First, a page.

One thing is certain, wobbles and bleats develop over time from phonation habits, which may not even have to do with principles of singing but rather the singer's normal speaking habits.  Poor speaking habits can undo good singing practice such that the singer never develops a since of security and consistency. 

© 10/21/2011

Tuesday, October 18, 2011

Kashu-do (歌手道): On Vibrato, A Point of Pedagogy: 1. Normal Vibrato and Preceived Straight-Tone

I don't think I have written a post before about vibrato because I thought the facts about vibrato have been discussed so much over the internet and voice forums that there was nothing pertinent to write about.  That is, until I found myself in the middle of a discussion in a forum of voice teachers, and I must say I was mortified, not so much by the probability that some teachers have not been exposed to the scientific facts about vibrato but by the absolute resistance of some to consider the scientific information because it contradicts a paradigm that has been sold as a method, for which books, etc have been produced.  This brings a really important point of pedagogy to bear, namely "Packaged Pedagogy" in favor of sensible debates based on the facts.

For this reason, as I am deep in the middle of writing a book that deals in great part with vocal technique, I am trying painstakingly not to offer this book as a The Method but rather as one approach based as much as possible on facts that we know and in certain cases based on analytical extrapolations based on what we do know.

Since I teach CCM (Contemporary Commercial Music) singers as well as opera singers and have done so for as long as I have been teaching, I certainly recognize that there are modes of singing that hold other values more important than absolute acoustic and muscular efficiency.  However differences in style and artistic aims do not decry the facts that scientists have dedicated so much of their time trying to pass on information to us that are central to our work.  As much as I think that the scientists could do a lot more to help disseminate the information they gather to the voice teachers in ways that are more user-friendly, I think the community of voice teachers is even more lethargic in doing its part to meet the scientists halfway.  I do not believe there is a discipline whereby so-called experts hold on to false information as much as we voice teachers do.

There are those who believe that the least the student knows about the workings of the voice the better, that way they are less likely to interfere with its workings.  Some truly believe this and it is not as ridiculously condescending as it may appear at first.  Singers are tinkers.  They like to "mess with the instrument" in an attempt to control it.  Smart teachers of all traditions understand that the workings of the voice are fairly automatic and that vocal training is more about getting the instrument in shape to do what it was designed to do without much help from us.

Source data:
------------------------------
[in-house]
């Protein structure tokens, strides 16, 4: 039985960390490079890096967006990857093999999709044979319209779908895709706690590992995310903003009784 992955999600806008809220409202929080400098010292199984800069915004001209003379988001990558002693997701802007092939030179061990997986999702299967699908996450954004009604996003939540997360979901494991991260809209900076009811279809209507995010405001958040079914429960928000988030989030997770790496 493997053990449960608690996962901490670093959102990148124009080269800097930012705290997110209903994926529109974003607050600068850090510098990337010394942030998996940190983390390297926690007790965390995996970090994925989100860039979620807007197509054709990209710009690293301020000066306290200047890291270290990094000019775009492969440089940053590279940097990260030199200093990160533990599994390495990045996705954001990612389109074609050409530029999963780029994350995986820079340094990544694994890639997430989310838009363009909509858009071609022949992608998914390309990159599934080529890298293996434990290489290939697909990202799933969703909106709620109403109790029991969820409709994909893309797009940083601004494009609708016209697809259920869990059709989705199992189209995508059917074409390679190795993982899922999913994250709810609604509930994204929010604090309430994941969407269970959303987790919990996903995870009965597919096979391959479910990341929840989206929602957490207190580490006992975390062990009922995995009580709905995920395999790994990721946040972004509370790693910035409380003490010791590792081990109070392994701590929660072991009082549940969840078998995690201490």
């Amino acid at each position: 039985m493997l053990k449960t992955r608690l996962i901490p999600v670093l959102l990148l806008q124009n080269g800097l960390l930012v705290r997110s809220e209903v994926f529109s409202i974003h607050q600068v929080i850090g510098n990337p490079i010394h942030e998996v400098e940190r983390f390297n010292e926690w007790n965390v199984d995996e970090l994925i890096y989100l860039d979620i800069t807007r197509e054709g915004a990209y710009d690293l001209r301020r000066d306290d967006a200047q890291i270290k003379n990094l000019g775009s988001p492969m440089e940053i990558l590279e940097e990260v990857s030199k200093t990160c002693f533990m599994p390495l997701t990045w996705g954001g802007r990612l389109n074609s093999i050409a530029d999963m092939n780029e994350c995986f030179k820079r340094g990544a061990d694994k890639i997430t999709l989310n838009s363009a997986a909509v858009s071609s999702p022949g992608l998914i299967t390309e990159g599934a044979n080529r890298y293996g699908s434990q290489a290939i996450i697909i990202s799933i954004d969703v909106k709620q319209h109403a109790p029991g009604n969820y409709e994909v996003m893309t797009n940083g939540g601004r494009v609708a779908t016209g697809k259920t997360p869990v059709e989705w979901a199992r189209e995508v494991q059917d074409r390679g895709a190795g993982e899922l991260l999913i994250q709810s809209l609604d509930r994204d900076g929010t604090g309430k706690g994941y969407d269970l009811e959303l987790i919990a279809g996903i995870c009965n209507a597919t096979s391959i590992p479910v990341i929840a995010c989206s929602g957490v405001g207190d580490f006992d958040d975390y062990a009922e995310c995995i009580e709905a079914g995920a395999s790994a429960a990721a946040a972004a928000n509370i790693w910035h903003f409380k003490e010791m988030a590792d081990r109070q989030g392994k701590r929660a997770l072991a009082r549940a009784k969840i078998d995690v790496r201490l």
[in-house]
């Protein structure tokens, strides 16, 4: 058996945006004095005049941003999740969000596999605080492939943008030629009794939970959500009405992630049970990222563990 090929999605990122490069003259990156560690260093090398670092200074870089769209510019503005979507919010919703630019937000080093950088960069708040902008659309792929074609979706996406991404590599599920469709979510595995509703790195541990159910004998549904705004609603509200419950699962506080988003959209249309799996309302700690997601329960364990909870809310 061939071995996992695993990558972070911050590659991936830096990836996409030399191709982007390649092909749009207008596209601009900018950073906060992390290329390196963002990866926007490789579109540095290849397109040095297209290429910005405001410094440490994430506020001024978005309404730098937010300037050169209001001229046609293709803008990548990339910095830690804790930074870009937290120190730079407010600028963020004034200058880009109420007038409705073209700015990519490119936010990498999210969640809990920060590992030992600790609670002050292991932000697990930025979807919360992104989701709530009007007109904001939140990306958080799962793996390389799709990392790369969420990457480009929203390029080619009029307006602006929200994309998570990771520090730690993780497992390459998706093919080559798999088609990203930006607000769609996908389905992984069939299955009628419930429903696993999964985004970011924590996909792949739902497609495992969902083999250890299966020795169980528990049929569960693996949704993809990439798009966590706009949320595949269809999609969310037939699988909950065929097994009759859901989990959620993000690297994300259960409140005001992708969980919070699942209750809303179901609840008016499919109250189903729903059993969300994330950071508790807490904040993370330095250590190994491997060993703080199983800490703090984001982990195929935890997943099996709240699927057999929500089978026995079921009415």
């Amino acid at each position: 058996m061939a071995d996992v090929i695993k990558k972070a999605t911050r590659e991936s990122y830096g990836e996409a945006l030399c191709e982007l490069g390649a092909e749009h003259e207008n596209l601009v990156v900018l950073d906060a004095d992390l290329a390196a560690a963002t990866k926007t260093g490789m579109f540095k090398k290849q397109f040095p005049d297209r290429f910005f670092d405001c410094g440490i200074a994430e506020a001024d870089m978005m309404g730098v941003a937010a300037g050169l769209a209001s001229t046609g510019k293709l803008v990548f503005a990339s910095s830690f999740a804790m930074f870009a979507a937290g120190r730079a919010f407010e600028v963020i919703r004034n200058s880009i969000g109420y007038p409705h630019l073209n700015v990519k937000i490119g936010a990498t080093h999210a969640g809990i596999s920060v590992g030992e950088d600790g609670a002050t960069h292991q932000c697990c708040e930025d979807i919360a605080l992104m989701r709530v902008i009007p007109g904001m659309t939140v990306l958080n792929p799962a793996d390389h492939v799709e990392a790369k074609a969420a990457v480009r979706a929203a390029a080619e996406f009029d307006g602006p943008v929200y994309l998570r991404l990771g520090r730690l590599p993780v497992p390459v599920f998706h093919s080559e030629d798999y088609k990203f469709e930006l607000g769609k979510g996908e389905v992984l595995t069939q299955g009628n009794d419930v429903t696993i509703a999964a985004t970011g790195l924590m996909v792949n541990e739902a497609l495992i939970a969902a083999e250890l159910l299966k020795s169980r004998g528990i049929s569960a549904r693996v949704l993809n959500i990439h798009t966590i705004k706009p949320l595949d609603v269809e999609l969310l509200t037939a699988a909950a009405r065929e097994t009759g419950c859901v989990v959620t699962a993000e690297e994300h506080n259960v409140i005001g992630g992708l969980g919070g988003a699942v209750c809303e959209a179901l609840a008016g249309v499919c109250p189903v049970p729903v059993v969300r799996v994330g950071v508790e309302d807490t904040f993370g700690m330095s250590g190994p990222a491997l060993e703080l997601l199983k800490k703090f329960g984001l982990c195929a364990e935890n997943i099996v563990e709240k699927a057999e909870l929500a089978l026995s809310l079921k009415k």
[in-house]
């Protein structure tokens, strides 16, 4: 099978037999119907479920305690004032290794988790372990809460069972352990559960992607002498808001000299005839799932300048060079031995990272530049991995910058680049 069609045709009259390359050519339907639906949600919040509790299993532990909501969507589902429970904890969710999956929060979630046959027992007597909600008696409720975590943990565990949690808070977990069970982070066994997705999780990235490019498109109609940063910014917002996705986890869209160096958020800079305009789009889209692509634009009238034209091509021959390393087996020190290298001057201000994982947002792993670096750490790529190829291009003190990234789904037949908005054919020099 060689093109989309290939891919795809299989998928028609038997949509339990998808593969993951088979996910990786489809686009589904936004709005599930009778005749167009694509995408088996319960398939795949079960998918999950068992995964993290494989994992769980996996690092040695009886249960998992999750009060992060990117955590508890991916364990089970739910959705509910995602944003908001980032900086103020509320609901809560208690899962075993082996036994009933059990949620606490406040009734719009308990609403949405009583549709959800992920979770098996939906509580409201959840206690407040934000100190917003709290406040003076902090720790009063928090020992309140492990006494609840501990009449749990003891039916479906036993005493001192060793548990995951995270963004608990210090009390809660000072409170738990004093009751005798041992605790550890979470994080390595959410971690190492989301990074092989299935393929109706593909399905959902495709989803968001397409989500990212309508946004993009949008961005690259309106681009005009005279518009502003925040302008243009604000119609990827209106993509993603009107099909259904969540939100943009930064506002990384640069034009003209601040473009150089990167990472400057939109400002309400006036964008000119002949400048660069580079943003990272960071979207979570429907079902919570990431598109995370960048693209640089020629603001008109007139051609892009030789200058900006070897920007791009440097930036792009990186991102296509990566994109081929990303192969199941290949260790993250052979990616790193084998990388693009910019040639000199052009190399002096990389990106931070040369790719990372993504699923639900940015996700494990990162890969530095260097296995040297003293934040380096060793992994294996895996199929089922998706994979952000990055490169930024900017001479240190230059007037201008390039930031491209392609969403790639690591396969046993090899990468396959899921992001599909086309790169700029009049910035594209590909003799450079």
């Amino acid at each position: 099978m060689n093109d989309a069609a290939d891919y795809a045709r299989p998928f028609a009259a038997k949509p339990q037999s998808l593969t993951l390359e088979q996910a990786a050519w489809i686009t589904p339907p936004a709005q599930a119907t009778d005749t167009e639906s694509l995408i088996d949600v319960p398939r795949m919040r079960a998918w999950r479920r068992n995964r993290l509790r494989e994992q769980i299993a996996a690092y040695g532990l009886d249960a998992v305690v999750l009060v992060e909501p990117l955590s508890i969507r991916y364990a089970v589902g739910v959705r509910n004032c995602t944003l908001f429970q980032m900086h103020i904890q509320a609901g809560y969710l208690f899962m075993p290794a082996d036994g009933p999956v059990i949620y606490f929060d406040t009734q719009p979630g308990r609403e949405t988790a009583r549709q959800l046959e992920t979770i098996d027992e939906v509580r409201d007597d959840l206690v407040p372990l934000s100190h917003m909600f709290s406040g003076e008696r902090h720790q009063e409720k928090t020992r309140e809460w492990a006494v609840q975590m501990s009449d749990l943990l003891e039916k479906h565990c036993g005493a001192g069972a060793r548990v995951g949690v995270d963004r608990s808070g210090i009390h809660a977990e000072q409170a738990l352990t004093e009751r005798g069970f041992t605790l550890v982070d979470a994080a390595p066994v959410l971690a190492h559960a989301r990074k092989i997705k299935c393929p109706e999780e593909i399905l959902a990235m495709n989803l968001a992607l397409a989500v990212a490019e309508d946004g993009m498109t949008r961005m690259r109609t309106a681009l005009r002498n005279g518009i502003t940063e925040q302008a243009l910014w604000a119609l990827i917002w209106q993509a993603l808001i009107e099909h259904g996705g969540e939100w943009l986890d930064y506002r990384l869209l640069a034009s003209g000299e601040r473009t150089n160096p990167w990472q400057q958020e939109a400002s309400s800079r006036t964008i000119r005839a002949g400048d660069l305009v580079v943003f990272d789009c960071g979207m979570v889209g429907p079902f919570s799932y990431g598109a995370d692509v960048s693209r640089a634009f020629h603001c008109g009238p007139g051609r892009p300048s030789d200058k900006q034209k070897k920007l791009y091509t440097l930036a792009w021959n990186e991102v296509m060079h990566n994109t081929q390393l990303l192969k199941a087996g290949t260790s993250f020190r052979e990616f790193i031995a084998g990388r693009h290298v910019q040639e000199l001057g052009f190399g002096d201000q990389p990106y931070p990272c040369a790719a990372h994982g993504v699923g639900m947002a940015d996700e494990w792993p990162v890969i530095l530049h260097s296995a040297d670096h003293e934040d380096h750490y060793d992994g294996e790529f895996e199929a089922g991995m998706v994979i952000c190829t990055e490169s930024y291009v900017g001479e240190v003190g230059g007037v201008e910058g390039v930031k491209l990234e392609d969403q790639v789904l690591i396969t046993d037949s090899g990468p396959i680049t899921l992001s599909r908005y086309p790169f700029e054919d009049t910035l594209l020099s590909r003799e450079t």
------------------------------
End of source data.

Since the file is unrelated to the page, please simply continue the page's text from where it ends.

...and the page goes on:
HOWEVER,  I do not seize to experience the amazement in students' faces when they get simple information that makes sense.  We do not need to give an anatomy lecture to educate the student about what they are responsible for in the process of singing and what happens automatically.  Understanding how the voice basically functions make for a confident singer not a complicated one.  If the student really understands the process (i.e. what is automatic and what needs their attention) they are less likely to tinker in a manipulative sense, but rather practice to find balance between their responsibilities and the automatic workings of the instrument.

Which brings me to the main topic, vibrato!  I will try to be as simple as I can be with this, but I will also try to be thorough:

1.  Muscular function relative to pitch occurs thus:

  • The singer desires to sing a specific pitch, the brain sends the signal via the two laryngeal nerves (superior laryngeal nerve and recurrent laryngeal nerve) to contract the many muscles of the larynx to create the desired pitch (and quality, as the singer imagines).  How well the singer's imagination turns into reality depends on how these muscles have been trained (consciously or unconsciously) over time.
  • The nerve impulses from the brain are intermittent. They occur between 5 and 7 times every second depending on the specific person.  The impulses are a reminder of the desired muscular function.  In between them, the muscles relax.  The vibrato is essentially a sequence of A-B-A: A) contraction of muscles to create desired pitch (and quality) B) relaxation of muscles and the pitch drops A) correction of pitch by new nerve impulse.